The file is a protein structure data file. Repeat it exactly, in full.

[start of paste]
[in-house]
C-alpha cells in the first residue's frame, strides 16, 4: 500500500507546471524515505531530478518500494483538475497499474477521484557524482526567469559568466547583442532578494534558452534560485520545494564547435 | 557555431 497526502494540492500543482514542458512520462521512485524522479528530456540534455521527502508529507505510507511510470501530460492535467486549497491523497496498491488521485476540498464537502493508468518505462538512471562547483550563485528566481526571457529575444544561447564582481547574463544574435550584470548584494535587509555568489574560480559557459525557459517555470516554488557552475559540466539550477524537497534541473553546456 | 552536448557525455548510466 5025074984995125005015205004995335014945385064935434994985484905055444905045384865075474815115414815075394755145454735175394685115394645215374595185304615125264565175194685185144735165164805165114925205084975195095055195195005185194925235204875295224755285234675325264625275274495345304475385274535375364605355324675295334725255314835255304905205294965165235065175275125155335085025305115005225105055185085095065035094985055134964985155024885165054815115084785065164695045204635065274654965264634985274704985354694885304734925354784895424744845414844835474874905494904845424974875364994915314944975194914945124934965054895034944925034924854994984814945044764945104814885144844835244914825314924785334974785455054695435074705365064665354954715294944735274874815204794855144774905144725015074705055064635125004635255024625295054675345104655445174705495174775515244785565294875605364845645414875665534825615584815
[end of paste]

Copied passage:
[in-house]
C-alpha cells in the first residue's frame, strides 16, 4: 500500500507546471524515505531530478518500494483538475497499474477521484557524482526567469559568466547583442532578494534558452534560485520545494564547435 | 557555431 497526502494540492500543482514542458512520462521512485524522479528530456540534455521527502508529507505510507511510470501530460492535467486549497491523497496498491488521485476540498464537502493508468518505462538512471562547483550563485528566481526571457529575444544561447564582481547574463544574435550584470548584494535587509555568489574560480559557459525557459517555470516554488557552475559540466539550477524537497534541473553546456 | 552536448557525455548510466 5025074984995125005015205004995335014945385064935434994985484905055444905045384865075474815115414815075394755145454735175394685115394645215374595185304615125264565175194685185144735165164805165114925205084975195095055195195005185194925235204875295224755285234675325264625275274495345304475385274535375364605355324675295334725255314835255304905205294965165235065175275125155335085025305115005225105055185085095065035094985055134964985155024885165054815115084785065164695045204635065274654965264634985274704985354694885304734925354784895424744845414844835474874905494904845424974875364994915314944975194914945124934965054895034944925034924854994984814945044764945104814885144844835244914825314924785334974785455054695435074705365064665354954715294944735274874815204794855144774905144725015074705055064635125004635255024625295054675345104655445174705495174775515244785565294875605364845645414875665534825615584815